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Anglo Traction

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  1. Hope these aren't an incentive to be sitting down on the jobs Norm! .............But,.... nothing to stop you stress testing them on a warm day with a beer or two!.
  2. Hi Ewan, Depending on whether SPA type belts are ok to use with Clutching/Idler pulleys which may be a cause of belt deterioration?, the SPA 732 belt (732mm) is sold as the INSIDE dimension (28.82 inches). Wheel Horse belts are/were measured around the Outer circumference, so a 732 will be greater than 29 inches. Presuming your replacement Pulleys are the same (Pitch) size as originals, and the distance apart is the same, then the belt should be ok. Snatched this off the Web as an example- Regards
  3. Ah!, forgot you'd fitted other pulleys. I suspect you had better stick to SPA Section Belts. The Section is different to 'V' (13mm x 8mm) SPA is 13mm x 10mm. Which means you may have to stick to 732mm. No experience with that type.
  4. Hi Ewan, I suspect that belt (spa732) is only a conventional duty belt. 732 is just under 29 inches. Being of the ilk that prefers to use OEM in these circumstances, I would suggest treating the machine to what Toro calls a genuine belt. The original spec is for your RJ is part number 1567. 4L x 29" . They had 3 grades then (extract from Tor manual) - Modern (metricated) European spec Belts are mainly general use types and have tiny dimensional differences. Quality is probably inconsistent as well. So 60 years later, the only place you'll find a correct belt, is to look West. Search using Toro/Wheel Horse 1567 part number and you'll get several choices. Toro belts have all the modern fabrics etc incorporated and some are cotton wrapped for quiet running. Depends what you are prepared to pay. Only other option is to go for something like this and see how it behaves- - A29-. I'll admit to buying these types for the mower deck and they seem ok, but haven't had a good try out yet. They have all the qualities you mention. You can get at least 2 of them for one OEM, so it's your call really. Regards
  5. I am inclined to agree about it's appearance Norm. I feel it has that simple 'Bolty' look about it. Plus the combination of the colours and bright parts. I've been struggling with progress, as I hit a wall trying to obtain some drive chain which is only used on a few vintage machines and motorcycles. Zero response from two attempts over the last week, then tried another this afternoon where I got an almost immediate and positive reply. So I'm over my last hurdle of finding parts hopefully, but I think I will have to make another obsolete part for the engine, not happy yet?. Have made a little progress and assembled the Clutch/cable/lever, but had a problem with the lock screw gripping the cable tight enough in the lever. Lot of tension in the clutch spring to overcome, so I've made a temporary lockscrew with a socket head to be able to tighten it better- - Decided on the fuel pipe routing, keeping it within the frame and shortest distance. Original route can be seen in the 'as found' pics. Just the Carb end to fix and solder, as this pic was taken when a trial fit was made, the coil position etc is now tidier - As for finding a mower to attach it to, well it did come with the original mower it used to push back in the 1920s and here is a pic of how it attaches- One or two examples can be seen around the show circuits affixed to a mower, or like this example (off the Web) where an axle from a different machine has been adapted to fit- Would be nice to find a set of similar wheels to make an axle up for this one I'm working on. When it's fitted to a mower, the turning circle is enormous. Looking forward to chain delivery.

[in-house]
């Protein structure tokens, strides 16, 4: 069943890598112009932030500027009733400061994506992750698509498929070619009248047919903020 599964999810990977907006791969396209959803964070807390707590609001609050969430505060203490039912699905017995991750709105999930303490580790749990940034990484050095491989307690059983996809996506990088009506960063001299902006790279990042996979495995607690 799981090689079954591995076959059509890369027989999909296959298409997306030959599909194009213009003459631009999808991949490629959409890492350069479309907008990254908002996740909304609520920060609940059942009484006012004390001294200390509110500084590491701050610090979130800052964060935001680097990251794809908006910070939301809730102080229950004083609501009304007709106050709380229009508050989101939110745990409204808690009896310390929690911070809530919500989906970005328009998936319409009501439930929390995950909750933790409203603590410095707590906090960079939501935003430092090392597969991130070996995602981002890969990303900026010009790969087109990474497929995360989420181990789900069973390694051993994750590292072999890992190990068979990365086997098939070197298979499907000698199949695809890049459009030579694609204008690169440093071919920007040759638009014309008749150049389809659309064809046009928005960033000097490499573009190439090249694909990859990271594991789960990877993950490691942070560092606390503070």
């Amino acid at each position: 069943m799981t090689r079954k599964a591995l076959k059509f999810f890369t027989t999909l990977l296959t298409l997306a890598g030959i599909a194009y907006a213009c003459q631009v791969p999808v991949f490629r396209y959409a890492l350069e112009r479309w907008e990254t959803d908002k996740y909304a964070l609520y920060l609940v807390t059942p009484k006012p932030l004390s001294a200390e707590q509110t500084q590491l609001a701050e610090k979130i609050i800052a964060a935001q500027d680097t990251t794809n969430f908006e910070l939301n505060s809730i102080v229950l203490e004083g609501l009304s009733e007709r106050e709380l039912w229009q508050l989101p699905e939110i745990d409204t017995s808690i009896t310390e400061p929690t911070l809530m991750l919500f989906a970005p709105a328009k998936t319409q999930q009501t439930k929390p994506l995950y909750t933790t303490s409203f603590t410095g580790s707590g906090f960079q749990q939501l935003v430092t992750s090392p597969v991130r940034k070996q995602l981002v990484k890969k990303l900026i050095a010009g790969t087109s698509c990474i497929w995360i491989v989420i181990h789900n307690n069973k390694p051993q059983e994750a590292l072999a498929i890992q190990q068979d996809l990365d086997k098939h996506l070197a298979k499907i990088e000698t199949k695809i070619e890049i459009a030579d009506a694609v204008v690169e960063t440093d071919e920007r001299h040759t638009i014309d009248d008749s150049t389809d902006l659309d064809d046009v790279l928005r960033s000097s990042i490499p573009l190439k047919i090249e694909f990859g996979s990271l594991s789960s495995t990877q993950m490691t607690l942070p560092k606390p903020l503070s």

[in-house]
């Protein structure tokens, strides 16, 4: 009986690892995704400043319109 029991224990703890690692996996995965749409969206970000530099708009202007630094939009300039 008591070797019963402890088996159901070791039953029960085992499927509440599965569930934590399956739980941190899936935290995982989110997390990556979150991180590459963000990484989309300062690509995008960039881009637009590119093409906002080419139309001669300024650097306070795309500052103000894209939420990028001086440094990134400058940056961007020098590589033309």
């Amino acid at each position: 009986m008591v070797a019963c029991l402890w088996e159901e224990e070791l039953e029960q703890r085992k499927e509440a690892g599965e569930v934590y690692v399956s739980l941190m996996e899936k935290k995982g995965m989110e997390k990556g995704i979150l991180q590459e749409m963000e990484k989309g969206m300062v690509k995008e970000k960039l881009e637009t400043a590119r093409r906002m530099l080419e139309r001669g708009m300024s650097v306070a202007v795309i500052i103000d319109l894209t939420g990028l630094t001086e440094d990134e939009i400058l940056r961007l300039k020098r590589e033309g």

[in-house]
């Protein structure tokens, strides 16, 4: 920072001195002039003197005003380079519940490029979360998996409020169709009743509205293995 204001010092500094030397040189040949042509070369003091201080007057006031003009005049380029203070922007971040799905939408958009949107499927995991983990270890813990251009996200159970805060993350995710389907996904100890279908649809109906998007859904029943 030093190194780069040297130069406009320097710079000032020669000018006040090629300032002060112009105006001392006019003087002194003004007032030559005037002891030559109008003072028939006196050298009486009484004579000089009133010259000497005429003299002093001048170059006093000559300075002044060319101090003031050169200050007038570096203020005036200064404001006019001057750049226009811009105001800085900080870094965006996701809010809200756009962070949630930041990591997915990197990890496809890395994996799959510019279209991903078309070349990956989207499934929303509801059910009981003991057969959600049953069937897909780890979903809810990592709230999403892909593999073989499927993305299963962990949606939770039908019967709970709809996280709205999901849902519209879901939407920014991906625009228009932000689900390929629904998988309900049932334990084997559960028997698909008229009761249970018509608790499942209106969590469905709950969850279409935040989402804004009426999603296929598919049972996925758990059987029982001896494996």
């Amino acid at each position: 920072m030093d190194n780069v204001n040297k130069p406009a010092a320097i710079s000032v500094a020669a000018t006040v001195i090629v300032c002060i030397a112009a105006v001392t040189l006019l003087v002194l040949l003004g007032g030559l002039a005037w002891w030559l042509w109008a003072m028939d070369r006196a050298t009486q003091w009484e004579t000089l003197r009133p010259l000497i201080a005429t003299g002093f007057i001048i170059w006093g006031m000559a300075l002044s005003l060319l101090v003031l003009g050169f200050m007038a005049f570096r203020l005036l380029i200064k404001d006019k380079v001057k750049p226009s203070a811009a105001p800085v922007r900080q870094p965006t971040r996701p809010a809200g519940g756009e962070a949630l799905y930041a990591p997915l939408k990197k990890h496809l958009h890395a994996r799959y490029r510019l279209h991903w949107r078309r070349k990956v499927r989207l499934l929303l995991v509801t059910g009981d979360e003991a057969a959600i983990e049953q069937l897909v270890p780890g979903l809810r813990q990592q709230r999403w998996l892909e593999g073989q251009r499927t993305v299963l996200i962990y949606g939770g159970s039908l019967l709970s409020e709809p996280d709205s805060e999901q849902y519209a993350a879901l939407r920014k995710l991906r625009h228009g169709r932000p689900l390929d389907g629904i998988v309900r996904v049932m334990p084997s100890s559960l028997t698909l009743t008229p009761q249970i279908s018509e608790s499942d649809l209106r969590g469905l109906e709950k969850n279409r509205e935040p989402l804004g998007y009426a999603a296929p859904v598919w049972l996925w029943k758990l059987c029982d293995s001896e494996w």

6. Would that be the White Oak Alain?. I know you have several varieties there, just wondered also what type of disease has it suffered from?. Most English Oaks only seem to be (rarely) affected by Honey Fungus, or partial 'die back'.
  7. Well, those of you who have been watching this have seen glimpses of bits that don't really mean much. So I have decided to let you know what this thing is, despite having a fair way to go before (if) any mechanical life can be breathed into it. It's 90% there, but still have the drive chain hurdle to overcome. So bearing in mind that it's nothing really spectacular, it is uncommon. This is what it is - This ad is from the Tatler Magazine of Aug 1922. I have other images, but are copyrighted and not for public use. Designed to provide assisted (Ride-on) power to existing, manually pushed lawnmowers at the time. So it can be called the first known British Ride-on that was available to the average domestic household. Earlier large private Estate/Municiple ride-ons were available. They were built by Ransomes, Sims & Jefferies for the MP Co. At the start of this Topic, I mentioned the condition and it's neglected existence, albeit virtually complete. This is what it looked like- Not my pics, but shows it was in a bad state. It's debatable whether to replace some damaged/missing parts like the (left) lower end section of the Fan cover- I suppose it is really part of it's existence, hard knocks 'n' all. What I have found strange, is the varying immunity of certain sections to corrosion. Some very thin metal sheet parts are hardly eroded, but heavier, thicker spring steels are heavily pitted?. All exposed to the same levels of weather. Suppose it's lucky to be able to save/use most of it. Today, I've made up the Cables for Carb controls. Tricky job and I decided to set it up in a way that would be easier to manage. Bolted the Carb to my Lathe tail stock barrel and the Levers to a bar in the Chuck- The inner cables were different length from a donor source and I had make them both the same length and produce new outer bowden cables. Lots of careful measuring, as the 1926 Carb manual says never dismantle the Lever and cables !!. I had no choice. So with a lot of cleaning to get the solder to take on the shortened inner cable, all the ends soldered up and the bits fitted correctly- And relieved to say everything operates/adjusts correctly - Most of the control levers were in a bad state as mentioned way back and showed the end result, but here are a few of what they were like- ...... the Counter shaft - So here is what it looked like as assembly progressed- And to date- If I can get it running, it will be one of only a handful of working examples in collector's hands. Hope to have more updates soon
  8. Well done Ray . Earned your stripes on the refurb. You're one up on me, as you've done a Hydro, which I haven't !. Now you can enjoy it !!. Regards